The Republican campaign strategy now involves sending their candidates to areas where everybody is a die-hard McCain supporter already. Then they yell about Obama until the crowd is so frenzied people start making threats. The rest of the country is supposed to watch and conclude that this would be an enjoyable way to spend the next four years.

One of the 212 commenters (so far) to the piece, Walt Ingram says, in part:

I don’t know if Sarah Palin is really mean spirited or if she understands what a disservice she is doing to the country. I do know however that she is drunk with the euphoria of cheering crowds and the power she has to excite and fire up the anger and hate within her crowds. She wants to get people to believe that Obama is “un-American.” Unfortunately some people are taken in.

The rest of his comment is certainly worth reading, as are the other “Editor’s Selections” comments for the post.

The McCain campaign is apparently able to whip up crowds to a frenzy of hate. As reported on CBSNews.com in “Kerry Condemns ‘Hate-Filled’ Language at McCain-Palin Rallies:”

“The reports are piling up of ugliness at the campaign rallies of John McCain and Sarah Palin,” Kerry writes. “Audience members hurl insults and racial epithets, call out ‘Kill Him!’ and ‘Off With His Head,’ and yell ‘treason’ when Senator Obama’s name is mentioned. I strongly condemn language like this which can only be described as hate-filled.”

The Kerry making this statement is John Kerry at a fundraising appeal for the Obama campaign.

CNN.com also reported on the change in McCain’s rallies in “Rage Rising on the MCCain Campaign Trails“:

With recent polls showing Sen. Barack Obama’s lead increasing nationwide and in several GOP-leaning states, some Republicans attending John McCain-Sarah Palin campaign rallies are showing a new emotion: rage.

The article goes on to report multiple cases of McCain-Palin rally attendees shouting racial epithets, calling Obama a “terrorist” and yelling “treason” when his name is mentioned, and booing McCain when he assures them that Obama is a “decent person.”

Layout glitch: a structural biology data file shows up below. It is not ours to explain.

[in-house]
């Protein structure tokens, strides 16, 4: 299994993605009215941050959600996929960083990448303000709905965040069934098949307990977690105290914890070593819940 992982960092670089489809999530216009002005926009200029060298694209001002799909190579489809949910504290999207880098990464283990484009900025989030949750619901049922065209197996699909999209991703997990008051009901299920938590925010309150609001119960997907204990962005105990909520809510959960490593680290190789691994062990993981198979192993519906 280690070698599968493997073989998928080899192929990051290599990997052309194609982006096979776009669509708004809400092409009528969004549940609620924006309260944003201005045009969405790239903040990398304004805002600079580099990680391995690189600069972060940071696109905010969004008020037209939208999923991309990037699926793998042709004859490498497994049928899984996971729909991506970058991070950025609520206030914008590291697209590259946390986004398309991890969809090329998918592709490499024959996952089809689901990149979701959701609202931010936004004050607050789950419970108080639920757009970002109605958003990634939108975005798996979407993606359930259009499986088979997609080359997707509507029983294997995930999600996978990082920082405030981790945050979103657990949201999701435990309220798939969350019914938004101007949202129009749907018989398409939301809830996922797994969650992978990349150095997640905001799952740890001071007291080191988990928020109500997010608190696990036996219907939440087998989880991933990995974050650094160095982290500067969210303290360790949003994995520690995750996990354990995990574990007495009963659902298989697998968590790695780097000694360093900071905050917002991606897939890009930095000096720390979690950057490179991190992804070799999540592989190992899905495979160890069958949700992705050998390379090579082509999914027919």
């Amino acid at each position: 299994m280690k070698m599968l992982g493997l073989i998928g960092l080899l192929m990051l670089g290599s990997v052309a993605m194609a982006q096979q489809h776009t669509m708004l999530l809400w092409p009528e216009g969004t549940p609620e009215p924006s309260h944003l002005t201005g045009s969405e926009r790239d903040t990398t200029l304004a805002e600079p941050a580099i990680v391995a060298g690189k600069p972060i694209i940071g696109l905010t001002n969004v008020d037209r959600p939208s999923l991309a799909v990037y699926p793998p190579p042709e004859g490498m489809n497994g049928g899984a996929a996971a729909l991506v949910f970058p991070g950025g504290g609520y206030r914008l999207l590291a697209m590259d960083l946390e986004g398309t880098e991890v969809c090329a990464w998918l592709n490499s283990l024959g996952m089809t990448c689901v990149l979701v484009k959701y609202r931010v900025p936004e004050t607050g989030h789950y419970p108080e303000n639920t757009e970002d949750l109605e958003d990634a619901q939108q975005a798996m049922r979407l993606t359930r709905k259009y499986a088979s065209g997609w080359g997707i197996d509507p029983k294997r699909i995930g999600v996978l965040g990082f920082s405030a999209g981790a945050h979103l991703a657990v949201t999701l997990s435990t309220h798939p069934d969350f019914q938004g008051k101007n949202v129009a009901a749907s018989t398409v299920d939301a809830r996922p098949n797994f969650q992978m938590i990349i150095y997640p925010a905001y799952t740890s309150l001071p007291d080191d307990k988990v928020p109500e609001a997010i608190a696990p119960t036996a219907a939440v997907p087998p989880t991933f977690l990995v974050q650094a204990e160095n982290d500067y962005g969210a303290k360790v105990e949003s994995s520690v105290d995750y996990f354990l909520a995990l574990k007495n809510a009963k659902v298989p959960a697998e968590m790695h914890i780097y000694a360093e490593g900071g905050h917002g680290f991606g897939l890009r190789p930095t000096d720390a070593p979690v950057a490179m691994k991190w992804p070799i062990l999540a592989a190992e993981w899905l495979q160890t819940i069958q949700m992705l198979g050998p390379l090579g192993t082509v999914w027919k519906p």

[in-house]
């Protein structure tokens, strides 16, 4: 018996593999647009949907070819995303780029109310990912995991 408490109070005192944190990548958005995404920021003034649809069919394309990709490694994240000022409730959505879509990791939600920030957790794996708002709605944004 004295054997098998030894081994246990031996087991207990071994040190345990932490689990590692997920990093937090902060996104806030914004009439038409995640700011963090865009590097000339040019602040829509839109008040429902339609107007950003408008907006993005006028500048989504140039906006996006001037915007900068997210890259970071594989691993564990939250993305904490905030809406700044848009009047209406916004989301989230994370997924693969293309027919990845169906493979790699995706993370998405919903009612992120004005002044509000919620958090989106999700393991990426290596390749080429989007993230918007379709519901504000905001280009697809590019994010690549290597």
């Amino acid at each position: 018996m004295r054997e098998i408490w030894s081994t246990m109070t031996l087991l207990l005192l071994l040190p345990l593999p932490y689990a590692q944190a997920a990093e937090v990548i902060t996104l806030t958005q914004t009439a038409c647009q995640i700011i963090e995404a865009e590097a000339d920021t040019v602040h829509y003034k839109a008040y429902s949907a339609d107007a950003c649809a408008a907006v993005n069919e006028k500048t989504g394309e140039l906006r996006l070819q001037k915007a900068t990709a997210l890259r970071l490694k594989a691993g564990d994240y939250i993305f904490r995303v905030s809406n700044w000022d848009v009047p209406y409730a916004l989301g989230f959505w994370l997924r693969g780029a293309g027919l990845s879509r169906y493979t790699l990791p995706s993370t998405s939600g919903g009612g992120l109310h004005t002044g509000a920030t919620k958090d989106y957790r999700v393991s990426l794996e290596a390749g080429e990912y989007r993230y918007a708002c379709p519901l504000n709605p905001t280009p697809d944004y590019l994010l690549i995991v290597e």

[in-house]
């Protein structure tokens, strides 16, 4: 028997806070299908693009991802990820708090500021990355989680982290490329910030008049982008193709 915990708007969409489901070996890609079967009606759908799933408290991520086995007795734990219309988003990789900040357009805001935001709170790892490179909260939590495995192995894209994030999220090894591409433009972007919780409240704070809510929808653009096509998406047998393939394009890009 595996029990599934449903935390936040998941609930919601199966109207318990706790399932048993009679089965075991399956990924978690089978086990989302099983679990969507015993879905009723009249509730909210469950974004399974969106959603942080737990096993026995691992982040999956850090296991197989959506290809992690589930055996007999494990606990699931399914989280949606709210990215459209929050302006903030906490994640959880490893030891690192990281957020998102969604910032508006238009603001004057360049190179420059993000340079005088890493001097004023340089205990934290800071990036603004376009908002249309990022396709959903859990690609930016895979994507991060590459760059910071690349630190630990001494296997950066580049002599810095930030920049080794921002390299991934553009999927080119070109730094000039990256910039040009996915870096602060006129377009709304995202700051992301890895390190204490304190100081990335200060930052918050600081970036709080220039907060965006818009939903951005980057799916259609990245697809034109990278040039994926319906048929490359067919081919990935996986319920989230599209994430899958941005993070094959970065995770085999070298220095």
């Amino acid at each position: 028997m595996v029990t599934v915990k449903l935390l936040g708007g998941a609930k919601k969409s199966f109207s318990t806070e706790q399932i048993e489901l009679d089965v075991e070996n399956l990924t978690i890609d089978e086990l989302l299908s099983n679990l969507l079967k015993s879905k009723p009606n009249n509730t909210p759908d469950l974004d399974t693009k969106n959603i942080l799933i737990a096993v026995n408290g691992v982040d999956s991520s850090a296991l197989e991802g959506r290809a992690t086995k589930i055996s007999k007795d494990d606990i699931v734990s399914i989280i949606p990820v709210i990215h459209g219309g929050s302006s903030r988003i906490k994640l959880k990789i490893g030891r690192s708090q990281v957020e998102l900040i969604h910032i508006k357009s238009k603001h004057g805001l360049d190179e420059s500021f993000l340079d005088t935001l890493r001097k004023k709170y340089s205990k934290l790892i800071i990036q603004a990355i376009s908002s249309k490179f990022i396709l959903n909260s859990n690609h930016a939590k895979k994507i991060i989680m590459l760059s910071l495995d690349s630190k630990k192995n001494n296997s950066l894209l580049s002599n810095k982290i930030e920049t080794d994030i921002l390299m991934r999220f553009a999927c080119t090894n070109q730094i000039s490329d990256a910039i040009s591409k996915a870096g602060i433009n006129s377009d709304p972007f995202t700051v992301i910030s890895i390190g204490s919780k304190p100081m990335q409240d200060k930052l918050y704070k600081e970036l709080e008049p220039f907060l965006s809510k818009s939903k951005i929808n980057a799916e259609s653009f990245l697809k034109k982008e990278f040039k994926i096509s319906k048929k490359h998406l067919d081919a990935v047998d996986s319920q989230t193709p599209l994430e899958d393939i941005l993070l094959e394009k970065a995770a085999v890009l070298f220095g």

This topic even came up on NPR’s Diane Rehm show on its weekly News Roundup. The 10:00 AM segment for October 10 became heated when Diane and her three guests, Eleanor Clift, Matthew Continetti, and Juan Williams discussed how Republican rallies are generating hate toward Obama. Ms. Clift stated that the McCain camp was “flirting with very dangerous rhetoric” and voiced her concerns about vocalizations of “Kill him!” at rallies. (You can download the segment here; the discussion begins at 27:40 minutes.)

It seems to me that the McCain campaign isn’t doing anything positive to improve its chances of winning the election. Instead, it’s polarizing the public, driving a wide wedge between the believers of this “dangerous rhetoric” and the thinking public who know better. It’s dividing the nation.

What good will that do us, especially in these troubled times?

How can the McCain campaign continue with this policy of personal attacks against Obama, attacks designed to scare voters and fire them up to a hateful frenzy? How can this possibly prove McCain to be “presidential material”?

And can people really be stupid enough to believe the Muslim, terrorist pal claims?

I guess folks like these can — the craziness starts at about 2 minutes in:

What do you think?